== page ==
@sbhikesLocale: Santa Barbara
I noticed the same things that Clint did while I was hiking the PCT. I got dependent on the poles, felt like I was losing my ability to balance myself without them and my upper arms actually got some muscle definition.
I purposefully stopped using the poles for a while when I got home, or only used one pole if I thought I might need a stick for difficult trail. Eventually I got back into using both poles. There's always some struggling beginner on a Sierra Club hike I can loan one to.Jun 16, 2011 at 3:09 pm #1750076W I S N E R !BPL Member
Poles haven't come with me on any recent (3) trips. They won't be going on my next one.
I'm really not sure at this point if they do anything positive for me or not. I used to feel they helped me keep a better uphill pace, but I can also keep a good uphill pace without them…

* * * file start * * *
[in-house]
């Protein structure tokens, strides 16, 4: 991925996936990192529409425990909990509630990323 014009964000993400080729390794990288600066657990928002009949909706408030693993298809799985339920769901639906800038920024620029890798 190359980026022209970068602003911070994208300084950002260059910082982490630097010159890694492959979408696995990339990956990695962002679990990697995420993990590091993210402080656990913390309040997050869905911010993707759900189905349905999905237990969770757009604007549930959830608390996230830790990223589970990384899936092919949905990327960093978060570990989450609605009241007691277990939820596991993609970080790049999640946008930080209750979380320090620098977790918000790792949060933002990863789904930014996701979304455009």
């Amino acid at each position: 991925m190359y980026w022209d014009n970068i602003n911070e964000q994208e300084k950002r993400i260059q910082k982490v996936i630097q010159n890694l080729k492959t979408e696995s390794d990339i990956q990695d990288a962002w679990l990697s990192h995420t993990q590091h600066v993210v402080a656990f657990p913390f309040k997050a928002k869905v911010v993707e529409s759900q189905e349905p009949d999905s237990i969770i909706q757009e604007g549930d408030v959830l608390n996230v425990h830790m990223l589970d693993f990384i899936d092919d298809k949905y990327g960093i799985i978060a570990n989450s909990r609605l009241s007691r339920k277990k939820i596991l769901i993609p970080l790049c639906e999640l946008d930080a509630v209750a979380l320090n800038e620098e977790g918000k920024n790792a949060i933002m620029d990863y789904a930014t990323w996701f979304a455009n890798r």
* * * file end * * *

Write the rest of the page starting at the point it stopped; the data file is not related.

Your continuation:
As for downhill, I'm not sure they give me any advantage over going without.
Personally, I've never thought of them as an aid for balance, mainly just for pace.
I will say they're really helpful if trekking on snow a lot…
I sort of feel like they take too much attention.
But basically, I'm just tired of having stuff in my hands all the time.
At the end of a 20-30 mile day, with or without poles, I'm tired.
I can identify no quantifiable difference in my hiking…so why bother?
Also, coming from a running perspective, they're beginning to make little sense to me (especially when carrying a really light pack). As a distance runner, I want my arms loose, relaxed, moving naturally with my stride…not pumping and pushing with my hands clenched/gripping something. Why should it be different for hiking efficiency?